and expectations for students, and take responsibility for meeting them. Respond
promptly to requests from the DGS office. We spend a great deal of time working
through situations that could be handled easily if students and faculty were
more proactive. Of course, we also make mistakes occasionally: if you feel
that the DGS office is insufficiently responsive, we will not be offended
if you resend your request and/or state your expectations more explicitly.
- Part of being proactive is to bring any potential problems to our attention
early. Please note that both Diane and I promise to protect the confidentiality
of any student information. We will not reveal information given in confidence
unless we are required by law to divulge it or we feel that it is necessary
to protect health or safety. There is no risk to bringing problems to our
attention, and we may be able to help you. Please make your expectations of
confidentiality clear if this is important to you.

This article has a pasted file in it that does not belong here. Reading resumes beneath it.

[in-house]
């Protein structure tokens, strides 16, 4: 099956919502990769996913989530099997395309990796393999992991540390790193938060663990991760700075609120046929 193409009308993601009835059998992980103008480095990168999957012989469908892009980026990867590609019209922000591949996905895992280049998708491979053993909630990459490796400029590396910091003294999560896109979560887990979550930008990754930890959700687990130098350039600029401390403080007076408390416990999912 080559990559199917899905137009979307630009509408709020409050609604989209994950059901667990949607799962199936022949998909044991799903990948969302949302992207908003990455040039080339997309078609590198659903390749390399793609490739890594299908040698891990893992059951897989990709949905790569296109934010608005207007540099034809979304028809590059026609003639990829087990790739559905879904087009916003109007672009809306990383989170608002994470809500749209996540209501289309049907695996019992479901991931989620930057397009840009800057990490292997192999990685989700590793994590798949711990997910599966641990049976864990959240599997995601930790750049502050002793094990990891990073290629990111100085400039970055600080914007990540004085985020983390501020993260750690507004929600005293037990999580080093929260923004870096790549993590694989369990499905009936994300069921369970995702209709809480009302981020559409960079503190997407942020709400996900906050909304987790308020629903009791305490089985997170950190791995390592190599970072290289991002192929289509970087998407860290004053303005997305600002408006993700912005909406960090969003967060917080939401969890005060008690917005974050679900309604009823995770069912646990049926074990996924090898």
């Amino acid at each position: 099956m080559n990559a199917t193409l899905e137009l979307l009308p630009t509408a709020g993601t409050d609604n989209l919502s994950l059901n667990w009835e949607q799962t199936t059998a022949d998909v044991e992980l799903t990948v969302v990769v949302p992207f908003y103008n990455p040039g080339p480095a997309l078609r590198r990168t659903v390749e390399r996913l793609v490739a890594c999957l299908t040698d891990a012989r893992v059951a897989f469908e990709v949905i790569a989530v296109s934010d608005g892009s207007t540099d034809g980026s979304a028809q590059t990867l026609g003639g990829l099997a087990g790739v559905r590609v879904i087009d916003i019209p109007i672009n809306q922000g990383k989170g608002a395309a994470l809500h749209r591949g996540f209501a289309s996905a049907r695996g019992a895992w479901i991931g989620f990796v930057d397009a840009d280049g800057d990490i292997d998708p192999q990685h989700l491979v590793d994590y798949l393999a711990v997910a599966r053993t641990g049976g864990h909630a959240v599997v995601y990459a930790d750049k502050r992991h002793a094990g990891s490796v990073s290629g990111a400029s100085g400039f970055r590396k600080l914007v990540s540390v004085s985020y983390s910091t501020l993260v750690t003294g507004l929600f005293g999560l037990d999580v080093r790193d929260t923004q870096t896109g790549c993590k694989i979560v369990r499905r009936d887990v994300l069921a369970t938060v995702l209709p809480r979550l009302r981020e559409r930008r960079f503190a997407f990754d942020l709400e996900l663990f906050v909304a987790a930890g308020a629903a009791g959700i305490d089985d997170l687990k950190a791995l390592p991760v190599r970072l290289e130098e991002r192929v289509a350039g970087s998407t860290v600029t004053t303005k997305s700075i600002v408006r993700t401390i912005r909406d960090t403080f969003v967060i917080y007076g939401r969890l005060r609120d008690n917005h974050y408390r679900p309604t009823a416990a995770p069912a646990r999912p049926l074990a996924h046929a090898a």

- Recognize that Diane is an official representative of the DGS office. Treat
her with respect. If Diane asks you to do something or to provide some information,
accept it as an official request from the Department. Part of Diane's job
is to try to protect you from running afoul of the various regulations that
govern student status at Duke. If you get into trouble in some way and Diane
judges that you have not fulfilled your responsibilities, then I (and other
faculty) will generally defer to her opinion. This may have undesirable consequences
- Seek advice from sources other than the DGS office when appropriate. If
you have questions about your direction as a student, a faculty member in
your intended research area may offer more valuable assistance than an overburdened
DGS. Get to know other faculty members early, and draw on them for advice
As DGS, I am committed to continuing to improve the effectiveness of our graduate
program and the quality of the graduate student experience here in Duke Computer
Science. Let me know how I can help you.